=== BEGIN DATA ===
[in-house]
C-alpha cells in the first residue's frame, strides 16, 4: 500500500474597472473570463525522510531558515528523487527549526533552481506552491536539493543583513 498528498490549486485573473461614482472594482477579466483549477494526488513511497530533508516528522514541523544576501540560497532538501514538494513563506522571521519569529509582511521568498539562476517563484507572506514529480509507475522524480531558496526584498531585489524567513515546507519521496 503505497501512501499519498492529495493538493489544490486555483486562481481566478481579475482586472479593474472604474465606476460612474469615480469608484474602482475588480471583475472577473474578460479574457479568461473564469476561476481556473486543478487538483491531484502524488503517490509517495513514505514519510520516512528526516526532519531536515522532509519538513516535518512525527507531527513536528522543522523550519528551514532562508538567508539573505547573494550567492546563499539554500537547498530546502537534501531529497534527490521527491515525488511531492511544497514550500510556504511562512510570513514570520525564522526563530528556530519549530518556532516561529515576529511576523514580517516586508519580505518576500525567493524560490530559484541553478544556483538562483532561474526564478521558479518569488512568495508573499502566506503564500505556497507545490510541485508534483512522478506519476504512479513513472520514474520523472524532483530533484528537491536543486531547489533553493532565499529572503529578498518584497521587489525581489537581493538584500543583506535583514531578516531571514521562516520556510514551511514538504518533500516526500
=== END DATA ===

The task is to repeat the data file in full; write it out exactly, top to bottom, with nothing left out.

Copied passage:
[in-house]
C-alpha cells in the first residue's frame, strides 16, 4: 500500500474597472473570463525522510531558515528523487527549526533552481506552491536539493543583513 498528498490549486485573473461614482472594482477579466483549477494526488513511497530533508516528522514541523544576501540560497532538501514538494513563506522571521519569529509582511521568498539562476517563484507572506514529480509507475522524480531558496526584498531585489524567513515546507519521496 503505497501512501499519498492529495493538493489544490486555483486562481481566478481579475482586472479593474472604474465606476460612474469615480469608484474602482475588480471583475472577473474578460479574457479568461473564469476561476481556473486543478487538483491531484502524488503517490509517495513514505514519510520516512528526516526532519531536515522532509519538513516535518512525527507531527513536528522543522523550519528551514532562508538567508539573505547573494550567492546563499539554500537547498530546502537534501531529497534527490521527491515525488511531492511544497514550500510556504511562512510570513514570520525564522526563530528556530519549530518556532516561529515576529511576523514580517516586508519580505518576500525567493524560490530559484541553478544556483538562483532561474526564478521558479518569488512568495508573499502566506503564500505556497507545490510541485508534483512522478506519476504512479513513472520514474520523472524532483530533484528537491536543486531547489533553493532565499529572503529578498518584497521587489525581489537581493538584500543583506535583514531578516531571514521562516520556510514551511514538504518533500516526500